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A Different Kind of Board Room

A Mid-City bookstore's inside-the-box thinking has created a whole new revenue stream.



Tubby & Coo's bookstore owner Candice Huber

Put down the screens, joysticks and controllers — board games are back, big time. U.S. sales grew 28 percent last year alone.

A new generation of gamers has revived the industry with innovative games and a culture club of participants around the world, and one local bookstore is tapping in.

Tubby & Coo’s bookstore in Mid-City recently launched a new program of board gaming. Owner Candice Huber is jumping on the trend to bring a social side to game playing in New Orleans.

“Board game cafés have been popping up all over the country, and they’re becoming very popular,” she said. “I’ve visited quite a few of them, and I thought it was an excellent model. We don’t have anything like that here in New Orleans. Although I don’t have a café, I did have an extra room.’”

Huber decided to put all of her personal games, along with the store’s demo games, into the bookstore’s extra room and turn it into Tubby & Coo’s Board Game Club. The room boasts over 250 different games.


Crowd Sourcing

Kickstarter is a Game Changer

While the top sellers include some classics distributed by well-known manufacturers like Hasbro, a steady increase of independently produced board games, many via Kickstarter campaigns, are on the rise.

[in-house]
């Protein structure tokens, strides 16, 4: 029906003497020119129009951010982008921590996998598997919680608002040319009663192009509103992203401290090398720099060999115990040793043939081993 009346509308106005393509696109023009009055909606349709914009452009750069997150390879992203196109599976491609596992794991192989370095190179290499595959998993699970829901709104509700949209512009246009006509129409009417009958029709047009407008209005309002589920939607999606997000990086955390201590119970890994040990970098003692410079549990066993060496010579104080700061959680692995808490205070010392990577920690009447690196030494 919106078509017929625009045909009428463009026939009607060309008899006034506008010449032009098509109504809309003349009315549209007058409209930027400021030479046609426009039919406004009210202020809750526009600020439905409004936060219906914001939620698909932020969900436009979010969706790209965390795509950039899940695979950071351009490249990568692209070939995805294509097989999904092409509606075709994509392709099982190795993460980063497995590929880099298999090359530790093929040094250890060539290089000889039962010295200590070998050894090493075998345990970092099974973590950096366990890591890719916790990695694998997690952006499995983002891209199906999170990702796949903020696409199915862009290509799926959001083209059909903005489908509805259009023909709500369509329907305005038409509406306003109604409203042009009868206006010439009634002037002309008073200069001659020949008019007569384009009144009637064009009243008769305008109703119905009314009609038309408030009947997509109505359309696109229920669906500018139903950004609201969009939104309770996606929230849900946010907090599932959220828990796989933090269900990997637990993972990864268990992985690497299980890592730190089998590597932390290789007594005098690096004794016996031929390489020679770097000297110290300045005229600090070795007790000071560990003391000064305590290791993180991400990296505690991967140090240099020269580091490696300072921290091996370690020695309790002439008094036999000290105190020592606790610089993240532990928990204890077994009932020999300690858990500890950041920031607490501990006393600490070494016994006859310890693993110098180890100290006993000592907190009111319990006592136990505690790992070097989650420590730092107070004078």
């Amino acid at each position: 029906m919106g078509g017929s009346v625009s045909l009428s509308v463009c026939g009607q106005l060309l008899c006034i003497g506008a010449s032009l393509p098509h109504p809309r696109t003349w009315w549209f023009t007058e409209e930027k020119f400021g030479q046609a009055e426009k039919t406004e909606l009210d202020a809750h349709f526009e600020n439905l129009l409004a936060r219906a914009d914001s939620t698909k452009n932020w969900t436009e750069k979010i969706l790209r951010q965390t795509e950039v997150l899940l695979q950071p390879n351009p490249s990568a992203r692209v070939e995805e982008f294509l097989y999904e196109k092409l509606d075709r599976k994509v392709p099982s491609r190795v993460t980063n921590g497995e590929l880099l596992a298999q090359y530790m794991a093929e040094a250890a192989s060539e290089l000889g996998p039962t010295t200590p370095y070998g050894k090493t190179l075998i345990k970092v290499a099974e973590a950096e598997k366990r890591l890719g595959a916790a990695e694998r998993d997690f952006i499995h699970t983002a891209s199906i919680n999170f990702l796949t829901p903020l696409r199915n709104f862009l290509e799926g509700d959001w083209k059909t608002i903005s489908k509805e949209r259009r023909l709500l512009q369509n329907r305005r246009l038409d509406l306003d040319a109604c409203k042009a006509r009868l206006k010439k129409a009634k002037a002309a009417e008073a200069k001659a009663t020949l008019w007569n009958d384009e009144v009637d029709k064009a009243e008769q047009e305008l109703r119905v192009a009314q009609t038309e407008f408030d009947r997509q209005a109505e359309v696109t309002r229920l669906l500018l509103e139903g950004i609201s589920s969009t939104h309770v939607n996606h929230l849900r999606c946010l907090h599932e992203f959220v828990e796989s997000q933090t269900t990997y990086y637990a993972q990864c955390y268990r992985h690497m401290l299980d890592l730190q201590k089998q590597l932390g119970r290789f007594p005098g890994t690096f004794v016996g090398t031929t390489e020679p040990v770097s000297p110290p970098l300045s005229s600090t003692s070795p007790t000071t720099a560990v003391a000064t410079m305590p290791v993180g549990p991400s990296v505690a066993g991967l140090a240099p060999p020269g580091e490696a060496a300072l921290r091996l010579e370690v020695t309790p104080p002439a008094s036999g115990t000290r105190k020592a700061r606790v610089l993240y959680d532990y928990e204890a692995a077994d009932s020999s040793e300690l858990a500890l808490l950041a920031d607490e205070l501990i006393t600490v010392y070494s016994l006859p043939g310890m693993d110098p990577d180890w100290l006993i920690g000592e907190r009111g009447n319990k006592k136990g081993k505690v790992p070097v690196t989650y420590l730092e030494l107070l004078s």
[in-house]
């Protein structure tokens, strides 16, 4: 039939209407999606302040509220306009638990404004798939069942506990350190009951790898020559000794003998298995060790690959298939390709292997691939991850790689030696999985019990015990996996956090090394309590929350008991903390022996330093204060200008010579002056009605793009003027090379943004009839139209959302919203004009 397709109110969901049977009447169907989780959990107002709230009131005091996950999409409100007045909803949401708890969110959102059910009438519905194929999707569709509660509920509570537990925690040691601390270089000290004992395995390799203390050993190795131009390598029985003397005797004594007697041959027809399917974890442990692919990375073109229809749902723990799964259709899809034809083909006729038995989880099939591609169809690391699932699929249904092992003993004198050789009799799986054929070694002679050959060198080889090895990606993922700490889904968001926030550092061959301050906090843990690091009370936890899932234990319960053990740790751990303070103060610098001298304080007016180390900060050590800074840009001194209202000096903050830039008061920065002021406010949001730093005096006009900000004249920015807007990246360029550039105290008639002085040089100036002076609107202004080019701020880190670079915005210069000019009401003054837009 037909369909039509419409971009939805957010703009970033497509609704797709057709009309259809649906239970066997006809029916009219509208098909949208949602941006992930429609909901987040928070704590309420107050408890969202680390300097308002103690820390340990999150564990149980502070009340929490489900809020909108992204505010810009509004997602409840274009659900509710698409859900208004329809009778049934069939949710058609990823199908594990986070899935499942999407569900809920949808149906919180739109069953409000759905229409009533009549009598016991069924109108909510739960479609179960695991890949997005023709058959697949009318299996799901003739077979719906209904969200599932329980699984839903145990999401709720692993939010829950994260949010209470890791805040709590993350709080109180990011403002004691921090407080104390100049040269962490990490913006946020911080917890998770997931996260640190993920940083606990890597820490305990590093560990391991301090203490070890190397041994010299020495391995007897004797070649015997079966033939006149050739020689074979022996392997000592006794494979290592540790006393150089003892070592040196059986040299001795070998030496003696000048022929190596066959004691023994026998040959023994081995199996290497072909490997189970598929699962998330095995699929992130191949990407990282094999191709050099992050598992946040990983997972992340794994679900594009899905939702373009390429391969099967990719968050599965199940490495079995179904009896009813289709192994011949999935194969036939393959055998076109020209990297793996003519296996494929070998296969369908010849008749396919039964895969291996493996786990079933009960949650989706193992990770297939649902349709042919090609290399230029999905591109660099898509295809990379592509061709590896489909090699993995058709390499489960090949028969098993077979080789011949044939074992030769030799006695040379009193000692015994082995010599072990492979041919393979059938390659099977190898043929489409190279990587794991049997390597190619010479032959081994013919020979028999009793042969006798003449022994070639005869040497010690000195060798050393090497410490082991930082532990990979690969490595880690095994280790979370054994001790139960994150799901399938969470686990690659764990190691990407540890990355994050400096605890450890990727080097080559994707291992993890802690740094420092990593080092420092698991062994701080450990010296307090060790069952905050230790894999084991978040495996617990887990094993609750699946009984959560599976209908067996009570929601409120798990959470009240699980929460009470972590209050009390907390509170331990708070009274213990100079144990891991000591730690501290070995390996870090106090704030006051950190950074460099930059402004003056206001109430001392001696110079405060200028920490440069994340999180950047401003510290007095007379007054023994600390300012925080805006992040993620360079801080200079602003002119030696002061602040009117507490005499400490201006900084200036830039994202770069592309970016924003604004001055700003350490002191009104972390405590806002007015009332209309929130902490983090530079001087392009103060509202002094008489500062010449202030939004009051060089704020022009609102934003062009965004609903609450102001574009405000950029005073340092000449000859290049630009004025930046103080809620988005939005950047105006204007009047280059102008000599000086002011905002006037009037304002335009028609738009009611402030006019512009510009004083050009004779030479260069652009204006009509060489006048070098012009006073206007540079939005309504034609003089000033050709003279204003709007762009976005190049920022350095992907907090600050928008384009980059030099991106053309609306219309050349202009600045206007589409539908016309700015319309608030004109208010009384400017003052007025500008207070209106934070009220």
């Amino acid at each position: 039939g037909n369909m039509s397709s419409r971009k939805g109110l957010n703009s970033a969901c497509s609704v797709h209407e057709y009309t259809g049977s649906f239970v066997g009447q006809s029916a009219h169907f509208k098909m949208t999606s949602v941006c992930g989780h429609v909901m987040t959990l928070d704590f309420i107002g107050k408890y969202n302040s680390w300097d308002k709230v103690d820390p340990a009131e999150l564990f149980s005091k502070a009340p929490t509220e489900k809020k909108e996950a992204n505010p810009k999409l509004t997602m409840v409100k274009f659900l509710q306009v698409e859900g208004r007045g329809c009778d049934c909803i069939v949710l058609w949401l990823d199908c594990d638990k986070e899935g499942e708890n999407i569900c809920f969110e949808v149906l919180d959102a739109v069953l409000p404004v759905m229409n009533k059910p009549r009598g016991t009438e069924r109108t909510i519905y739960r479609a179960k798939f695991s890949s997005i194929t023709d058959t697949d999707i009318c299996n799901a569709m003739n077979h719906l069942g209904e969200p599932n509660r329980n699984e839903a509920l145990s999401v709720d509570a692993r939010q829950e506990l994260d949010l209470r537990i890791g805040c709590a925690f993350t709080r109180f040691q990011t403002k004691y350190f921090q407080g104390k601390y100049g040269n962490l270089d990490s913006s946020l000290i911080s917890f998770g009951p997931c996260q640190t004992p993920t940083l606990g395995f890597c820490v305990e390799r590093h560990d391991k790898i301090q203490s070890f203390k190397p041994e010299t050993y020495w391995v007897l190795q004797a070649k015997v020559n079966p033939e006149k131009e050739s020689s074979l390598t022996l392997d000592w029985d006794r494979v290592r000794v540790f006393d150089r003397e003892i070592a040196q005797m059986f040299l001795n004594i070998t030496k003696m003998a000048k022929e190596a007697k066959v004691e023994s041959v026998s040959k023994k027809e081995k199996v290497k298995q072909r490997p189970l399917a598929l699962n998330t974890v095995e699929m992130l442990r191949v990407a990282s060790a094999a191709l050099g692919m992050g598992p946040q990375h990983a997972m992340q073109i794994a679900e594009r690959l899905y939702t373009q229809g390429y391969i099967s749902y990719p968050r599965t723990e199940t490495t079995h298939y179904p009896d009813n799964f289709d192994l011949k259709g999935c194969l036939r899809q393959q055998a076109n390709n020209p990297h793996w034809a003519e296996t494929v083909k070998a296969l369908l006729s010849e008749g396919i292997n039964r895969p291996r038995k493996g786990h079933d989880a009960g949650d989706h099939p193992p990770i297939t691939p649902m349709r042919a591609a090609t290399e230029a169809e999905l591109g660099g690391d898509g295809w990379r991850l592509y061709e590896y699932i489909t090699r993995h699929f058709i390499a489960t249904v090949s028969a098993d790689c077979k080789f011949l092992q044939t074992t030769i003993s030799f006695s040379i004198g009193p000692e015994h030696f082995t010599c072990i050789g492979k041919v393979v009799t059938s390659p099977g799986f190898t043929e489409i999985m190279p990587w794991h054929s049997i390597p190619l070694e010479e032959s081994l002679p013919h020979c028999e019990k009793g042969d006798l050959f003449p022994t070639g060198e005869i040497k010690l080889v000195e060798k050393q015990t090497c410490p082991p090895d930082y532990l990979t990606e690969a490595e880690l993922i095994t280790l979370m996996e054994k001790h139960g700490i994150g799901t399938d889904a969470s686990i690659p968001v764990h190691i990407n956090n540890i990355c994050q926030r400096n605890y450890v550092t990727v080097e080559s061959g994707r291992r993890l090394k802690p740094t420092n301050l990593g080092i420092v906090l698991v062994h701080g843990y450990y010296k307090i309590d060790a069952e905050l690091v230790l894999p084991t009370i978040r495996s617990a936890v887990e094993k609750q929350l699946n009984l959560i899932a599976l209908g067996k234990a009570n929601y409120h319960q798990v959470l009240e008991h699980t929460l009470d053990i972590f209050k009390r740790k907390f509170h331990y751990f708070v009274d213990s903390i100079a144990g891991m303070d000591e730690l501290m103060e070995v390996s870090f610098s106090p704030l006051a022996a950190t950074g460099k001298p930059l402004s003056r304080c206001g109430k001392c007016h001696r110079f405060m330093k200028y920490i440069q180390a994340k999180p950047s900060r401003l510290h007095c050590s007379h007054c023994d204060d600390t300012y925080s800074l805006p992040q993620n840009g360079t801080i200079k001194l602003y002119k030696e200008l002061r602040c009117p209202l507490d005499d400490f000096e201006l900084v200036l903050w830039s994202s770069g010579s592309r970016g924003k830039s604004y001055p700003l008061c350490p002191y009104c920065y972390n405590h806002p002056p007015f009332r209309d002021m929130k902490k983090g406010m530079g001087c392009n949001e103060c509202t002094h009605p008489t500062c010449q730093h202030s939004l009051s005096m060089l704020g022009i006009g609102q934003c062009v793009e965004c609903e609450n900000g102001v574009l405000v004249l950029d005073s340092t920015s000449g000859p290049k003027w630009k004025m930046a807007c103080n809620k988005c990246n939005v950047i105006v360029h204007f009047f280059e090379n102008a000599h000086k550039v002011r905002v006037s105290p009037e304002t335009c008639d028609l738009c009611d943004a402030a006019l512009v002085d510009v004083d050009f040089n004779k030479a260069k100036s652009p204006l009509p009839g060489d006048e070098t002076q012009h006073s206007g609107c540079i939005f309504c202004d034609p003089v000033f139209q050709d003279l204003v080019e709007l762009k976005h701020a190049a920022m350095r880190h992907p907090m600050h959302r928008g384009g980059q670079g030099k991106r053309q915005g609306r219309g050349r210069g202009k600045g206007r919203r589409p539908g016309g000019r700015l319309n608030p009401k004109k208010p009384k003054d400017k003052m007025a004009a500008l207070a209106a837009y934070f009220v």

Games are currently the biggest crowd-funding segment on the fundraising site, with many new offerings geared toward group play in a social setting, such as a bar or café. Prices range from $5 to $50.

Top 5 Most Funded Kickstarter Tabletop Games To-Date:

Kingdom Death: Monster 1.5 — $12,393,139
Exploding Kittens — $8,782,571
The 7th Continent — $7,072,757
Zombicide: Green Horde — $5,004,614
Dark Souls™ The Board Game — $4,939,914


Known as a bookstore that specializes in popular geek culture, Tubby & Coo’s has long featured an array of books, games and accessories for lovers of popular titles like Star Wars, Star Trek, Game of Thrones and Harry Potter. The new board game club is actually part of a full program of gaming options the store has launched that includes a board game exchange program, board game testing program for designers and a game rental service.

Huber said the move seemed like a natural evolution for her business.

“The board game industry is remarkably like the book publishing industry,” she said. “There are so many different genres and subgenres, with fans who get really involved in their favorite.”

While the mass market stars of years past (think Monopoly, Clue and Scrabble) are seeing modest increases, independent games are skyrocketing in popularity, tapping into a new generation of free-thinking adult millennial players looking for something beyond a PlayStation. Sales of board games grew from $9.3 billion in 2013 to $9.6 billion in 2016, according to a report from Euromonitor International.


Classics

Top Classic Games of All Time

Chess
Stratego
Monopoly
Risk
The Settlers of Catan
Scrabble
Battleship
Clue
Dominion
Ticket to Ride

Source: HobbyLark.com

The trend is on par with millennials moving away from online gaming and traditional network television viewing in favor of content on demand. Board games are drawing this demographic in by offering an interactive, face-to-face alternative to online and set scheduled activities. Instead, they’re offered a familiar setting they can pop in to and out of when their time allows, and still be able to enjoy a gaming experience.

Huber said she understands the appeal and feels it herself.